If you’re feeling stressed and overworked, you’re not alone. According to a new study by digital access experts, Kisi, Singapore ranks a horrifying 32 out of 40 for work-life balance.
Scoring 36.36 out of 100, the Lion City pales in comparison to the #1 city on the ranking, Helsinki in Finland, which achieved a score of 100. With that said, Singapore still performs better than other Asian cities in the index, such as Kuala Lumpur, Tokyo, and Hong Kong.
How Did This Ranking Come About?
Researchers looked at things that either cause work-related stress, or relieve it. For example, they counted how many hours people work, how long they have to commute to work, how much access they had to green spaces, and so on.
The results seem to show that Singapore’s ranking is partly due to employees here feeling very overworked and just generally stressed by work.
A silver lining? We’ve got the lowest global rate of unemployment at 2.1 percent – which is good, because high unemployment tends to make people stressed – but we also have the second-highest score in the “work intensity” category, just after Tokyo.
To rank “work intensity” the researchers looked at factors such as how many national holidays we get, average working hours per week, paid maternal and paternal leave, and the percentage of people who work at least 48 hours per week.
And with a score of 95.4 out of 100, it looks like most of us in Singapore find work here pretty intense.
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How Much Do Singaporeans Work On Average?
On average, Singaporean employees arrive to work at 9:34 AM, take 14 holiday days per year, commute one way for 44.5 minutes, and work for 44.6 hours per week. And at least 23 percent of us spend at least 48 hours at work per week.
Aside from the U.S.A. – which surprisingly does not legally sanction annual leave days at a national level – Singapore and Hong Kong offer the lowest number of national vacation days in the world, at seven days per year.
On average, Singaporean employees arrive to work at 9:34 AM, take 14 holiday days per year, commute one way for 44.5 minutes, and work for 44.6 hours per week.
Compare this to Finland and France who breeze in with 30 days of annual leave each.
In theory a more well-rounded work life balance happens when a city has a less intense working culture, with high city livability, well-being, and what researchers call “institutional support”, such as easy access to affordable health care and schools.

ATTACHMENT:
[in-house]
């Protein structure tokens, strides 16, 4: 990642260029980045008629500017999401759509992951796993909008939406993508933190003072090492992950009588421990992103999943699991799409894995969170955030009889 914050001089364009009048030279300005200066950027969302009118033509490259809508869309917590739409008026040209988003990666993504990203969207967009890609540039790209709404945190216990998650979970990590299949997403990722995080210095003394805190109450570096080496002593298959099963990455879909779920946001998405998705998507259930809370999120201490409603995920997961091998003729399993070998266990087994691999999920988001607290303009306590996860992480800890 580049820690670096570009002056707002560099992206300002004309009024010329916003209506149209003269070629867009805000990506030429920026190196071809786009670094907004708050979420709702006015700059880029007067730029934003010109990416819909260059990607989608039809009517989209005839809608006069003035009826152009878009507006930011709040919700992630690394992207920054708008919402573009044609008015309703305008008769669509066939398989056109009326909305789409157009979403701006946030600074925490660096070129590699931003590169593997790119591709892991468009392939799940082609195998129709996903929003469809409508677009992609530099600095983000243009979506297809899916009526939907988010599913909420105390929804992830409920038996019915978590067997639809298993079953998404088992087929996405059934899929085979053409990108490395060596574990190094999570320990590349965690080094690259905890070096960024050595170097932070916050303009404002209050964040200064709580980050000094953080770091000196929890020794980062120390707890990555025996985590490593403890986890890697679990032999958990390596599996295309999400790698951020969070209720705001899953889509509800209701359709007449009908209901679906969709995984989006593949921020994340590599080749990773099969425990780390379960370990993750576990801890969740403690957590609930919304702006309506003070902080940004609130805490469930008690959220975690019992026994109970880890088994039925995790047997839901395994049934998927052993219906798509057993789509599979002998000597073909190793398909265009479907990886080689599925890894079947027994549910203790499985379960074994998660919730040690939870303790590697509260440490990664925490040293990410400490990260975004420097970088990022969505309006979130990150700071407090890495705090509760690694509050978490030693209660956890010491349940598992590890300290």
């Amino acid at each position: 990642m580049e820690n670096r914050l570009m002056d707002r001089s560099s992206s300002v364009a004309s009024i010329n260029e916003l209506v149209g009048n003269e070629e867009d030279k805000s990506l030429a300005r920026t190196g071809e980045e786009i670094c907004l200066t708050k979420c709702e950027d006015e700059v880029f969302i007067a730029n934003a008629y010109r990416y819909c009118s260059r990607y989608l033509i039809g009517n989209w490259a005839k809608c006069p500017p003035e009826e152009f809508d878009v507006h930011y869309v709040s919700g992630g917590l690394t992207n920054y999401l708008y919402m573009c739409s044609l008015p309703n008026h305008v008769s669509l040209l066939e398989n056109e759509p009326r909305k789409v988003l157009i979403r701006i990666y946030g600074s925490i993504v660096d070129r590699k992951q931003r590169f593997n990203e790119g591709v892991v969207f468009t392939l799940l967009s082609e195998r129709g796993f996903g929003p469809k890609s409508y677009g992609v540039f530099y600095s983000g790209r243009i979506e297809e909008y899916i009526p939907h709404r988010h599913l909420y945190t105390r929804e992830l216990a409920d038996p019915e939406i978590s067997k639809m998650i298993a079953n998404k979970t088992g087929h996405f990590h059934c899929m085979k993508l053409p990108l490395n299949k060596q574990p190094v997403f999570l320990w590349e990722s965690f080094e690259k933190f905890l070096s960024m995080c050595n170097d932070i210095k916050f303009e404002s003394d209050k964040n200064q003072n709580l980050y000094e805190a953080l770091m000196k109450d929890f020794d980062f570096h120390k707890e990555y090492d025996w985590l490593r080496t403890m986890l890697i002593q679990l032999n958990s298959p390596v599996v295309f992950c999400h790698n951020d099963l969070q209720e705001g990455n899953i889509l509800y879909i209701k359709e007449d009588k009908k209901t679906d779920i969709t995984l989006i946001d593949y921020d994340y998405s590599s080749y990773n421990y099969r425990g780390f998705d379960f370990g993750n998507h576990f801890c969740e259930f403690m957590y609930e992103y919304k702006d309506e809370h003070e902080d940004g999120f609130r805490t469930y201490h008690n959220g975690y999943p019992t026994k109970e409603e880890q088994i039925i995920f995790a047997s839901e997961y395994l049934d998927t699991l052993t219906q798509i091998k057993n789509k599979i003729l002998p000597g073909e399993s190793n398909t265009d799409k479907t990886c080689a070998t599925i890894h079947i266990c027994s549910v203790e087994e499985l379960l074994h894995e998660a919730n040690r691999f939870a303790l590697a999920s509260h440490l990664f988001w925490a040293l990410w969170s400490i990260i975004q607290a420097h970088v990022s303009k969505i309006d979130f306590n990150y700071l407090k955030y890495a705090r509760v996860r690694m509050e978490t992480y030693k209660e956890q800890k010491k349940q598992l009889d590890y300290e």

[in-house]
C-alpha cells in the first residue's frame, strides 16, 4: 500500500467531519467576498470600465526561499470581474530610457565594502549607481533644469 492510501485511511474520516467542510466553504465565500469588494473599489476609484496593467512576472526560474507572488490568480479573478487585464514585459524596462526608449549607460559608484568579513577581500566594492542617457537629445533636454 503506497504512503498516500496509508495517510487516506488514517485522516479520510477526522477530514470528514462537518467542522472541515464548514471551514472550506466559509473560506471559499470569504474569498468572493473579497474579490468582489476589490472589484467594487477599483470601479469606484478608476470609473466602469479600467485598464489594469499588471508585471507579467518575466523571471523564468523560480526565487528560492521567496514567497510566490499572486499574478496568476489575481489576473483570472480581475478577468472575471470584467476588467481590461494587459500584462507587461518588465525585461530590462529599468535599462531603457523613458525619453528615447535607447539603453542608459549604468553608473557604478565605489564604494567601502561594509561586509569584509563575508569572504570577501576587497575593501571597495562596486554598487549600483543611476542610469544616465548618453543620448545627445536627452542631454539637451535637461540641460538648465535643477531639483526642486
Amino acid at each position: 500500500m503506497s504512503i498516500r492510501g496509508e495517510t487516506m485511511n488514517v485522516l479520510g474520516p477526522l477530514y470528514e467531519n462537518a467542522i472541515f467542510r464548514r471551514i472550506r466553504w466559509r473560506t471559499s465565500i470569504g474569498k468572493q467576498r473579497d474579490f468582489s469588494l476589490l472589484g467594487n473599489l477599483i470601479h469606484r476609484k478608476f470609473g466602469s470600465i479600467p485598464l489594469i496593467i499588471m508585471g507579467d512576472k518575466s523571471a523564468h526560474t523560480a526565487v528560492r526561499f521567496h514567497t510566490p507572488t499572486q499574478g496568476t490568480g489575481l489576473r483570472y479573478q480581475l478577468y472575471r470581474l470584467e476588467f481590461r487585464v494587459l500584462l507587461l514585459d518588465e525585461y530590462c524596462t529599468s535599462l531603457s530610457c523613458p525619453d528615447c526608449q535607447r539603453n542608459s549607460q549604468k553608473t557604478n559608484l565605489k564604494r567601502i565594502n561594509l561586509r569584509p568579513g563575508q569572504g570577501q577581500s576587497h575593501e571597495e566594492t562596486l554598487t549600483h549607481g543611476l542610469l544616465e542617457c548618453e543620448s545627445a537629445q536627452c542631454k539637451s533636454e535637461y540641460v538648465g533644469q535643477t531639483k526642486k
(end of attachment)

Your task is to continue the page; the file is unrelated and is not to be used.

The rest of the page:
And Singapore does do really well in some aspects of this.
We ranked at #10, at 94 points, in terms of city livability— partly because we have the highest safety score (100.00) and the most outdoor spaces score (100.00). Obviously safe parks are are great news if you find an evening walk or a morning session of yoga helps you destress from your busy work day.
And late opening hours for shops may be stressful if you work in them – but they also make life more convenient.
“When I worked in Sydney I had to do my grocery shopping during my lunch hour because all the big supermarkets shut at 5pm in Australia. I hated it. I love how shops stay open later here” says Tara Barker, a Group Editor.
The Importance of Work-Life Balance
Work-life balance is a tricky thing to describe or measure anyway because we all have our own personal hot button – an early work start may drive you crazy while your friend is not bothered at all.
Even the researchers found some of the results surprising. “As a cloud-based IoT company, our mission is to improve life at work through technology that saves time and energy without sacrificing security, ” says Bernhard Mehl, CEO of Kisi. “But it seems we all still need to address the most everyday aspect of enhancing our lives—finding the balance between work and leisure. ”
Here are 15 ways to slow down so you don’t burn yourself out this year:
Text: Paxia Ksatryo, Charlene Fang and www.bauersyndication.com